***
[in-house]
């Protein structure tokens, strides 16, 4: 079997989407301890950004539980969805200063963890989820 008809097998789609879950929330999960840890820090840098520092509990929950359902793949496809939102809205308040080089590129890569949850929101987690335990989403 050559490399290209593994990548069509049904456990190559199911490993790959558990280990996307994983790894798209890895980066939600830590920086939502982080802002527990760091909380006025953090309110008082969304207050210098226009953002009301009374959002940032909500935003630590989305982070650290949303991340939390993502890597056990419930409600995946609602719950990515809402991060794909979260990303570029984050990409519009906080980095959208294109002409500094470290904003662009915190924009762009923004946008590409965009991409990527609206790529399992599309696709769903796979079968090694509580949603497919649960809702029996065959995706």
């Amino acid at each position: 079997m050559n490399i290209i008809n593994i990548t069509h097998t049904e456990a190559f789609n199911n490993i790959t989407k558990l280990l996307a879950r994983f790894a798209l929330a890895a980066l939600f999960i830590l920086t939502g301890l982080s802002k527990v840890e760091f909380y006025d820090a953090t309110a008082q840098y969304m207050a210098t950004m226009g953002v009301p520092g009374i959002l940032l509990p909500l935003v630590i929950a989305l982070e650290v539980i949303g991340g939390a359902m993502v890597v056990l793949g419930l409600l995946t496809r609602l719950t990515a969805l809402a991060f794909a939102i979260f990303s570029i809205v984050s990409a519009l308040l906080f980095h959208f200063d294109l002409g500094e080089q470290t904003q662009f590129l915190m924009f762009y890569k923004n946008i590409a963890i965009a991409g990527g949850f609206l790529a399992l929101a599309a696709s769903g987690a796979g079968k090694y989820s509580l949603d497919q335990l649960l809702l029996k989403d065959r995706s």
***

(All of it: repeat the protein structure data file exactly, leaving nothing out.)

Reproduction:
[in-house]
């Protein structure tokens, strides 16, 4: 079997989407301890950004539980969805200063963890989820 008809097998789609879950929330999960840890820090840098520092509990929950359902793949496809939102809205308040080089590129890569949850929101987690335990989403 050559490399290209593994990548069509049904456990190559199911490993790959558990280990996307994983790894798209890895980066939600830590920086939502982080802002527990760091909380006025953090309110008082969304207050210098226009953002009301009374959002940032909500935003630590989305982070650290949303991340939390993502890597056990419930409600995946609602719950990515809402991060794909979260990303570029984050990409519009906080980095959208294109002409500094470290904003662009915190924009762009923004946008590409965009991409990527609206790529399992599309696709769903796979079968090694509580949603497919649960809702029996065959995706």
């Amino acid at each position: 079997m050559n490399i290209i008809n593994i990548t069509h097998t049904e456990a190559f789609n199911n490993i790959t989407k558990l280990l996307a879950r994983f790894a798209l929330a890895a980066l939600f999960i830590l920086t939502g301890l982080s802002k527990v840890e760091f909380y006025d820090a953090t309110a008082q840098y969304m207050a210098t950004m226009g953002v009301p520092g009374i959002l940032l509990p909500l935003v630590i929950a989305l982070e650290v539980i949303g991340g939390a359902m993502v890597v056990l793949g419930l409600l995946t496809r609602l719950t990515a969805l809402a991060f794909a939102i979260f990303s570029i809205v984050s990409a519009l308040l906080f980095h959208f200063d294109l002409g500094e080089q470290t904003q662009f590129l915190m924009f762009y890569k923004n946008i590409a963890i965009a991409g990527g949850f609206l790529a399992l929101a599309a696709s769903g987690a796979g079968k090694y989820s509580l949603d497919q335990l649960l809702l029996k989403d065959r995706s």